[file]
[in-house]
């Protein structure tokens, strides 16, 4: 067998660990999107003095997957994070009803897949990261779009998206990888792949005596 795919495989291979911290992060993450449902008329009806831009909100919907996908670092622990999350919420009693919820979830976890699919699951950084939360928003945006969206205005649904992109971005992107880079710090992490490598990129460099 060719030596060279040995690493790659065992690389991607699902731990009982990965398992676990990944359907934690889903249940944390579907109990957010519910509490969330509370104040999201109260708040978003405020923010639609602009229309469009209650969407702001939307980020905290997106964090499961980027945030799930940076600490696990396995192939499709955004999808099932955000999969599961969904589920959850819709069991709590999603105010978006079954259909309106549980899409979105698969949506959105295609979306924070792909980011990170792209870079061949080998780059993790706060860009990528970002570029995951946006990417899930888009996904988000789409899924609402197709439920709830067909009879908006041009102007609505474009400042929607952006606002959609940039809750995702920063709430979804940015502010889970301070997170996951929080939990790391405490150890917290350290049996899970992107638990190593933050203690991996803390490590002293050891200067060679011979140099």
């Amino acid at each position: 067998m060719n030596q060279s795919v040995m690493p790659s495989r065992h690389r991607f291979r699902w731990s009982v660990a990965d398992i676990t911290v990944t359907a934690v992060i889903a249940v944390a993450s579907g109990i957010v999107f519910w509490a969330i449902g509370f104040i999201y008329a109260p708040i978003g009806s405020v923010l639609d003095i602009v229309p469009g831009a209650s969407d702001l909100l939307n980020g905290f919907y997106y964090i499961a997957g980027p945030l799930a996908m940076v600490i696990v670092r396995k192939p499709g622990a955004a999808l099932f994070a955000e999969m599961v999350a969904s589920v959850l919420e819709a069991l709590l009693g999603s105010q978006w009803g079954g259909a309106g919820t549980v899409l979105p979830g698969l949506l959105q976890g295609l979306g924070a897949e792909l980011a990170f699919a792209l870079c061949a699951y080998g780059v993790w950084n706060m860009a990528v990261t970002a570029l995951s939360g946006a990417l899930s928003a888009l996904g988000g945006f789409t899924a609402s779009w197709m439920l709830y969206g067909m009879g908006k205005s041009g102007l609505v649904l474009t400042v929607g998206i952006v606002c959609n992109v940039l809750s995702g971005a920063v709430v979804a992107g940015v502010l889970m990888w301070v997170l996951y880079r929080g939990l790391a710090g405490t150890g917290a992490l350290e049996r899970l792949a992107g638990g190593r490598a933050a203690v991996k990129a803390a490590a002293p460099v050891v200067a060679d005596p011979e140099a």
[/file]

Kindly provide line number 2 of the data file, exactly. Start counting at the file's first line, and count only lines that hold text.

């Protein structure tokens, strides 16, 4: 067998660990999107003095997957994070009803897949990261779009998206990888792949005596 795919495989291979911290992060993450449902008329009806831009909100919907996908670092622990999350919420009693919820979830976890699919699951950084939360928003945006969206205005649904992109971005992107880079710090992490490598990129460099 060719030596060279040995690493790659065992690389991607699902731990009982990965398992676990990944359907934690889903249940944390579907109990957010519910509490969330509370104040999201109260708040978003405020923010639609602009229309469009209650969407702001939307980020905290997106964090499961980027945030799930940076600490696990396995192939499709955004999808099932955000999969599961969904589920959850819709069991709590999603105010978006079954259909309106549980899409979105698969949506959105295609979306924070792909980011990170792209870079061949080998780059993790706060860009990528970002570029995951946006990417899930888009996904988000789409899924609402197709439920709830067909009879908006041009102007609505474009400042929607952006606002959609940039809750995702920063709430979804940015502010889970301070997170996951929080939990790391405490150890917290350290049996899970992107638990190593933050203690991996803390490590002293050891200067060679011979140099």